Never Met a Man I Didn’t Like

I had a dream last night. It was a vivid dream. I was in a perfect place. A realm of unspeakable beauty. It was the kind of dream where anything could happen. The kind of dream where anyone could show up.

Anyone, such as, for example, Will Rogers.

I know this will sound stupid, but Will Rogers was in my dream last night. I’ve never seen Will Rogers in person. Never met him. He died 40-odd years before I was even a glint in the milkman’s eye. And yet here he was.

He was chewing gum, hands in his pockets, he wore a Stetson Open Road, slightly pushed back. He had an easy smile. He was sun-weathered.

This couldn’t be happening, I was thinking. Nobody even remembers Will Rogers anymore. Rogers, America’s favorite vaudevillian. Rogers, who predated the Great Depression. Rogers, America’s foremost syndicated columnist. Hollywood’s highest-paid actor. A lasso twirler. A jokesmith. A comedian.
He was the man.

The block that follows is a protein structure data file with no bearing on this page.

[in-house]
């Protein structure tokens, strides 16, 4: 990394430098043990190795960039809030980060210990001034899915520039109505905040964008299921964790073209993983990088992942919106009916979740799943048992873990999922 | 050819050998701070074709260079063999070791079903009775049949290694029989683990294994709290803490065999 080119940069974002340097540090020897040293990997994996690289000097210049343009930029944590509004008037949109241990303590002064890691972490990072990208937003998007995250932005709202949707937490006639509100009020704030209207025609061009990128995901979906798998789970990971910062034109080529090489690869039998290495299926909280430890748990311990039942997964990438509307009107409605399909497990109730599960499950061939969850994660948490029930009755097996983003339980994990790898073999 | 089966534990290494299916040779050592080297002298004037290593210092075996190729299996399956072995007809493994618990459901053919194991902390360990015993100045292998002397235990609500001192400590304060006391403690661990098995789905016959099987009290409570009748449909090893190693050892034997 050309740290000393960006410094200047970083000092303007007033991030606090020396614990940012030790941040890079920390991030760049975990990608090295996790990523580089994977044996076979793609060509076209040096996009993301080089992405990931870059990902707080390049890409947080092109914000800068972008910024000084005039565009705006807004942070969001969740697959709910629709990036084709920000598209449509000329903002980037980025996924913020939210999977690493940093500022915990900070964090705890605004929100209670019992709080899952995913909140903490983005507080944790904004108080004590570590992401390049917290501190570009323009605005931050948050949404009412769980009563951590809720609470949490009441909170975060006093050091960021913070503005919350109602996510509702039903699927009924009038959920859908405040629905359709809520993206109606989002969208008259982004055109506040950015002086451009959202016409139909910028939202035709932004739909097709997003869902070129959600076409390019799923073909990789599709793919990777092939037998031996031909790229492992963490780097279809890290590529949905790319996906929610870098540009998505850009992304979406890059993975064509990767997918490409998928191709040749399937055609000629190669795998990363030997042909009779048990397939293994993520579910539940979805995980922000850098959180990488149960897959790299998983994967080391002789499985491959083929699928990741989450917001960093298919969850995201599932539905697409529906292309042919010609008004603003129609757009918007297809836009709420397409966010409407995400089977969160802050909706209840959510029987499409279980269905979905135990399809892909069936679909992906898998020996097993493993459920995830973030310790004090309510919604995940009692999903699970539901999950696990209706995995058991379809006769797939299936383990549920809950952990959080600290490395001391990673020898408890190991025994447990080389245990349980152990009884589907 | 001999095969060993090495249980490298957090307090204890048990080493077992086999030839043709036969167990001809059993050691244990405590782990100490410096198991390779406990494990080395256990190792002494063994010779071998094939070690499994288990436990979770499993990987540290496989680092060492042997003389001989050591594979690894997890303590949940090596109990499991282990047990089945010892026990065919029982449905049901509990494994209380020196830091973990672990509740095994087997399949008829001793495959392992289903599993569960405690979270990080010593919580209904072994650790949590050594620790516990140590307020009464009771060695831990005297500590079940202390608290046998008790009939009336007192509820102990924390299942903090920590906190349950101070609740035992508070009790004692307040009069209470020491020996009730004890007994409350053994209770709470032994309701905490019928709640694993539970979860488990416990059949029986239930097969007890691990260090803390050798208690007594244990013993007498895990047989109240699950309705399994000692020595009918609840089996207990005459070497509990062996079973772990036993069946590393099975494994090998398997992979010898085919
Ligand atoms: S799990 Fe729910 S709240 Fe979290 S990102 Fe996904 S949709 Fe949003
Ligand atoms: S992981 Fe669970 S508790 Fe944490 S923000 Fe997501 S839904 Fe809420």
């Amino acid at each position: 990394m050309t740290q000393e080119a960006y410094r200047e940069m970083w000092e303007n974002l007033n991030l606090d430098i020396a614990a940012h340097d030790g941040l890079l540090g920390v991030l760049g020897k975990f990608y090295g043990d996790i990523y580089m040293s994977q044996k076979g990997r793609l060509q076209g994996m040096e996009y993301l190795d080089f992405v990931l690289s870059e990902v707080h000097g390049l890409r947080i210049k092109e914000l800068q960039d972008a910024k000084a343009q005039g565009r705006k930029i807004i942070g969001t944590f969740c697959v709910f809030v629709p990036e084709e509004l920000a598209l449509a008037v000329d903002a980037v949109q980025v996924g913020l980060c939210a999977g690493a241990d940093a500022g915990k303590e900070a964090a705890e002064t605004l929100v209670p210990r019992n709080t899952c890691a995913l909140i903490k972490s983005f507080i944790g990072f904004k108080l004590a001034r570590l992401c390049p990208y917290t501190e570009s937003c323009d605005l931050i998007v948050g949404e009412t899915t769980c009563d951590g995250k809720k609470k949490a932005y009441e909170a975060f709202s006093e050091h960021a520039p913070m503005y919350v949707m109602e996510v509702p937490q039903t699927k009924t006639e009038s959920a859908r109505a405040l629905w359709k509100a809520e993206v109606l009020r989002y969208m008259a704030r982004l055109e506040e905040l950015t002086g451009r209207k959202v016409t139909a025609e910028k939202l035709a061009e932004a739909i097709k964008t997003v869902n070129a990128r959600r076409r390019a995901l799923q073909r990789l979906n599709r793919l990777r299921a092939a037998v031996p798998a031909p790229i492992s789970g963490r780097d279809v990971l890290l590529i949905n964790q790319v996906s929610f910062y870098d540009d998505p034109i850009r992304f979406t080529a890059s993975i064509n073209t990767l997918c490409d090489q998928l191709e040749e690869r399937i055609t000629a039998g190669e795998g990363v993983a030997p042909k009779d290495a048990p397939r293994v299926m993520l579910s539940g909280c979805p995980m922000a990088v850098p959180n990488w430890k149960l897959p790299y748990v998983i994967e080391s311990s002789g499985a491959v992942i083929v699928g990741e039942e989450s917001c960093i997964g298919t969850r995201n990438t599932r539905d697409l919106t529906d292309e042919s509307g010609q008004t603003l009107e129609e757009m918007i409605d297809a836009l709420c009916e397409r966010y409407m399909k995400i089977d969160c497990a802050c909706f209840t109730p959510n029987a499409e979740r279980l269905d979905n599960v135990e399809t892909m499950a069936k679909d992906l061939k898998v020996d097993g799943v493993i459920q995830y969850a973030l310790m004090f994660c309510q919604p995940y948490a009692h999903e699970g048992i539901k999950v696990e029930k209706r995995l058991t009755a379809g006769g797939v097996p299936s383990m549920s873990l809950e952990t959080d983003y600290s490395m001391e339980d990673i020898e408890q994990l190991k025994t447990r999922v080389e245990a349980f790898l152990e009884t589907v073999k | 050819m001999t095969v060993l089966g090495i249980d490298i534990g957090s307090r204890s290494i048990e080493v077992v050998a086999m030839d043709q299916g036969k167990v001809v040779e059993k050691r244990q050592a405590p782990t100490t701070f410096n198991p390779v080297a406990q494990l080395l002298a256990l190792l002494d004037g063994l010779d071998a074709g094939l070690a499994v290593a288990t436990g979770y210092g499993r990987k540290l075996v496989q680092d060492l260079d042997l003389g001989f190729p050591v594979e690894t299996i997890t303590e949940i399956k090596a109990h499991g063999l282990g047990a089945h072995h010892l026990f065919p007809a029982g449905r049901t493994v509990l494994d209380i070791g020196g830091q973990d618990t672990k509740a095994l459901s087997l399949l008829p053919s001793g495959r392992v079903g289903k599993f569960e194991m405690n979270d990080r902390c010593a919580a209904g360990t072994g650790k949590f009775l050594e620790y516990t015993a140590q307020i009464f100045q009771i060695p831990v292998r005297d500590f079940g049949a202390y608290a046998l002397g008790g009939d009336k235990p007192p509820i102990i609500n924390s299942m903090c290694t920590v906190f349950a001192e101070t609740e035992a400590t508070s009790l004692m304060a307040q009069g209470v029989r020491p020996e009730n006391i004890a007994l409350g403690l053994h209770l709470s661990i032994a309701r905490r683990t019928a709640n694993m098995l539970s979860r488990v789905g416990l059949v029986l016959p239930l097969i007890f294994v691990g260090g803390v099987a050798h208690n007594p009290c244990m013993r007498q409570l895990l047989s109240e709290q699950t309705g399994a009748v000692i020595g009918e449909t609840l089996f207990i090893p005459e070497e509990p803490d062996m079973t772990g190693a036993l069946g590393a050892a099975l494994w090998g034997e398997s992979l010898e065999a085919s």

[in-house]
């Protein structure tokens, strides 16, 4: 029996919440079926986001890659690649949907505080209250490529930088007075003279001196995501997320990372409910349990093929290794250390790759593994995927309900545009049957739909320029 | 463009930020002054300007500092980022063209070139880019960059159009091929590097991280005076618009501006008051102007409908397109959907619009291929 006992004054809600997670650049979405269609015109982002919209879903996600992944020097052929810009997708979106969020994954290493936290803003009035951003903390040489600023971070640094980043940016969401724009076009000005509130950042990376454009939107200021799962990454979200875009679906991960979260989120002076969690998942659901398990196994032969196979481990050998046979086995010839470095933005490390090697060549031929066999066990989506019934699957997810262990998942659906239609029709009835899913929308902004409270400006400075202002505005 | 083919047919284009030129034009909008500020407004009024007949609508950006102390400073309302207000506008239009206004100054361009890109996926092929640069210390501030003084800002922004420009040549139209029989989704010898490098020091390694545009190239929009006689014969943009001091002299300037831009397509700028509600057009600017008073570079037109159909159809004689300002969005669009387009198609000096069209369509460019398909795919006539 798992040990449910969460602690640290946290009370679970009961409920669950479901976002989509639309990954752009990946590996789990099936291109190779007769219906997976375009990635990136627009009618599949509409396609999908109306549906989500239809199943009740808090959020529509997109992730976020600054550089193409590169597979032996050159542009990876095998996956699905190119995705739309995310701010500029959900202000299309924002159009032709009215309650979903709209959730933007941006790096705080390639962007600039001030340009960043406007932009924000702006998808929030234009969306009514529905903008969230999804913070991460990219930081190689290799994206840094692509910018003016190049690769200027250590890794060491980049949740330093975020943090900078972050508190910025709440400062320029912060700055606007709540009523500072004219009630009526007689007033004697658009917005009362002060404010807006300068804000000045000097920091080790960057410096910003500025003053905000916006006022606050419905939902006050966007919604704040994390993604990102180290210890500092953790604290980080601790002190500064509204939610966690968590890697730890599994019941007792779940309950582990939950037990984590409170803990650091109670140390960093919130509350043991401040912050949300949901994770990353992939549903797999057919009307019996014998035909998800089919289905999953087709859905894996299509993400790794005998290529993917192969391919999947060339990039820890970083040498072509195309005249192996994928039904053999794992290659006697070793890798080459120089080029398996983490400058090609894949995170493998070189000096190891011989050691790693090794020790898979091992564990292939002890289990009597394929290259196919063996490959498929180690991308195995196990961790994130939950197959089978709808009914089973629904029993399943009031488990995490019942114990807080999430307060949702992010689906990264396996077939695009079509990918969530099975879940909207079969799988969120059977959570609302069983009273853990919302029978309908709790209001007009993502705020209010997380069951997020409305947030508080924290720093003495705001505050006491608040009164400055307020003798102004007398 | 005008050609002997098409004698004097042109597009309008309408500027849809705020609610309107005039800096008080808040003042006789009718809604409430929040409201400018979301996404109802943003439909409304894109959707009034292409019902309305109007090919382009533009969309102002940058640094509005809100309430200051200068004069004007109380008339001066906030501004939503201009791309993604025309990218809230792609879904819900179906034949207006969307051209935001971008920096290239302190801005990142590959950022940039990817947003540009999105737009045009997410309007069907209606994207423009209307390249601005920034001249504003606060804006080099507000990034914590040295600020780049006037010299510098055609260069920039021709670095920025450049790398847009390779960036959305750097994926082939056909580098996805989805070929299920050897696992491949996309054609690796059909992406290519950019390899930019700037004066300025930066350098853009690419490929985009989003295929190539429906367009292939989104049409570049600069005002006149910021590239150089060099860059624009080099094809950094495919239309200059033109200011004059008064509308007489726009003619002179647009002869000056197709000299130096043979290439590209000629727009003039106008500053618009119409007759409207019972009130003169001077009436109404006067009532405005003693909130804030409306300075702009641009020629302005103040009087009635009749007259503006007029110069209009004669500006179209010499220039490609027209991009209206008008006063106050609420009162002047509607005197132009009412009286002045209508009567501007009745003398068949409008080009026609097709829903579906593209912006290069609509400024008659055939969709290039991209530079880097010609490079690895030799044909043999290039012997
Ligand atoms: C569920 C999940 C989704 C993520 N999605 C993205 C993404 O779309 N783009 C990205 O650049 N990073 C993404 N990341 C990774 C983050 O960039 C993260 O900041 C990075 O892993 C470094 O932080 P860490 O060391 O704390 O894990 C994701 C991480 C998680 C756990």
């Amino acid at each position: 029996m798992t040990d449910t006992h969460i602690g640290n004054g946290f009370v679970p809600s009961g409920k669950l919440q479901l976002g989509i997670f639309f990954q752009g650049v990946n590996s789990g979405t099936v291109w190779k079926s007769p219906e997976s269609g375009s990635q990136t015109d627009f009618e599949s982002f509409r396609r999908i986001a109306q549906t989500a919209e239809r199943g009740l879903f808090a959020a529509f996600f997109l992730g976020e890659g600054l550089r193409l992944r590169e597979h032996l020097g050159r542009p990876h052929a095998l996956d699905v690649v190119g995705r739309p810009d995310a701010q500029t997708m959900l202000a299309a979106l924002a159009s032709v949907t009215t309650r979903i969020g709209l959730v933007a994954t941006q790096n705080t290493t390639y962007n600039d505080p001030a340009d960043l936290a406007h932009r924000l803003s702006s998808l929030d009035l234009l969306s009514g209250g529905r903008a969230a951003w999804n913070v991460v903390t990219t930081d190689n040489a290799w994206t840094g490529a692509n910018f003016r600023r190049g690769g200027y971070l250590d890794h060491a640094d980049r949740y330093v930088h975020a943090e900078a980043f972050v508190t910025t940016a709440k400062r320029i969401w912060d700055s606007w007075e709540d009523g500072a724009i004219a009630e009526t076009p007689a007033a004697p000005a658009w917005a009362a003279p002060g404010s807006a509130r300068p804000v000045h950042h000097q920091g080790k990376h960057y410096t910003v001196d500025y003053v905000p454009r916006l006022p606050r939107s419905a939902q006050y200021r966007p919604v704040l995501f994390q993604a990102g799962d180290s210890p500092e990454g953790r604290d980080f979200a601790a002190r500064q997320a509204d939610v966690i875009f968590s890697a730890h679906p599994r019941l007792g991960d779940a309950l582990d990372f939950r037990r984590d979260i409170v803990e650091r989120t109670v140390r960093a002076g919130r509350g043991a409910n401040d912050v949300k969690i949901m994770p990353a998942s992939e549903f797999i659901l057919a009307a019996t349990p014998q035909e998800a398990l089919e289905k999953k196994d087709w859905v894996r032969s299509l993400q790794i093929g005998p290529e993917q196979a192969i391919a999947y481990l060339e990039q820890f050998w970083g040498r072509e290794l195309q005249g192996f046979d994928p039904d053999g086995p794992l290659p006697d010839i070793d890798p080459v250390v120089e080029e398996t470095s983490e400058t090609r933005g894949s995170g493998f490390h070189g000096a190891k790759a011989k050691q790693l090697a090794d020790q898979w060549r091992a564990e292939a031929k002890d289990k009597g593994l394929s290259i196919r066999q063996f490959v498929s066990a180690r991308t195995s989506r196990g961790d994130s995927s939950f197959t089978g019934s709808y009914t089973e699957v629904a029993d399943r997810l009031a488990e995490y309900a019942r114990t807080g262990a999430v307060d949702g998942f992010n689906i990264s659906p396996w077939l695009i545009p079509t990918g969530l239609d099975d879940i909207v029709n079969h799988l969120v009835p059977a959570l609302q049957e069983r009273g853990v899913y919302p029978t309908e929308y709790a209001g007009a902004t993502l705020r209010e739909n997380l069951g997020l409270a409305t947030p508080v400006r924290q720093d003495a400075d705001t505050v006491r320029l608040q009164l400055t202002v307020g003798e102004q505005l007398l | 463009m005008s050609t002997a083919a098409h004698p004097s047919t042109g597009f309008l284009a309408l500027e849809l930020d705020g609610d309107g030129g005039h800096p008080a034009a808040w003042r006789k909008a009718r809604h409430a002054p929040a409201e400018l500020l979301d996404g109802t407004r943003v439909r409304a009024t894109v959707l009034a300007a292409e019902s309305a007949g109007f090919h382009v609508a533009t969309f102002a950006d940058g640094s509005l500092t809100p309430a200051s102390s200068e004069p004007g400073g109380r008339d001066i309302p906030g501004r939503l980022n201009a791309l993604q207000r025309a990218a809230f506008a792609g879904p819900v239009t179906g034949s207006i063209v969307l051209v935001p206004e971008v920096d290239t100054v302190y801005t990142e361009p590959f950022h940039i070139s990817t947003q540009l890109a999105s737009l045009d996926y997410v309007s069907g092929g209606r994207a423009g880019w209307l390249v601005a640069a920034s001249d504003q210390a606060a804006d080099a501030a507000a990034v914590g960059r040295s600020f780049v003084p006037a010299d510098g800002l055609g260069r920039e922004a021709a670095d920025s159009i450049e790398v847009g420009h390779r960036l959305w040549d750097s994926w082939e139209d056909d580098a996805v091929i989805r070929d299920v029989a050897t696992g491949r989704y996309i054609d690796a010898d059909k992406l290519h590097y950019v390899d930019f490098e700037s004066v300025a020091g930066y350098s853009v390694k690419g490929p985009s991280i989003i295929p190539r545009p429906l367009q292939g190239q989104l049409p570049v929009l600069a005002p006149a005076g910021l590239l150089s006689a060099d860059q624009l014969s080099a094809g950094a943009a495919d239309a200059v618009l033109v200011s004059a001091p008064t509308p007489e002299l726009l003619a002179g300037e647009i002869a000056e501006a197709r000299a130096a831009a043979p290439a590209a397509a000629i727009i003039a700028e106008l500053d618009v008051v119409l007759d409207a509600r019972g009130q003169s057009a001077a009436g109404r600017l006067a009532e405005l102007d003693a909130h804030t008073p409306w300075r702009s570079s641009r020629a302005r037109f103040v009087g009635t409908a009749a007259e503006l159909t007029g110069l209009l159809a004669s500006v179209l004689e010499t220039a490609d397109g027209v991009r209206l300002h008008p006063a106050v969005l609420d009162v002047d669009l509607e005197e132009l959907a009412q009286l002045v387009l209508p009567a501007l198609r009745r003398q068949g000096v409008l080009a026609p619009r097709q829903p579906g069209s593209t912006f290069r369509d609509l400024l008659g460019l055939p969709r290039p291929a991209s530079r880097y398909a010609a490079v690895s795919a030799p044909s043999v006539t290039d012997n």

At least that’s what my grandfather thought.

Not that you care, but William Penn Adair Rogers was born in 1879 in what became Oklahoma. He was a citizen of the Cherokee Nation. He got into performing because he was quick with a one-liner. He was good with a lasso. He was a comedian.

Soon, Rogers was touring the vaudeville circuit, kicking hides and taking names.

He was a guy who wrote his own epitaph when he said, “I joked about every prominent man of my time, but I never met a man I didn’t like. I am so proud of that, I can hardly wait to die so it can be carved.”

My grandfather adored Will Rogers. He saw him in person twice. You know how people today make a big deal about how they once saw the Beatles, or Elvis, or Barry Manilow in concert? That’s how granddaddy was about Will Rogers.

“I saw Will Rogers perform,” Granddaddy would say for the seven millionth time. Then he’d hold up two fingers, and everyone would say it with him: “Twice.”

The story went, one night my grandfather and his little brother traveled to see Will Rogers in a dusty Oklahoma village. Rogers walked on stage dressed like a cowpoke and started doing lasso tricks. The place howled with delight.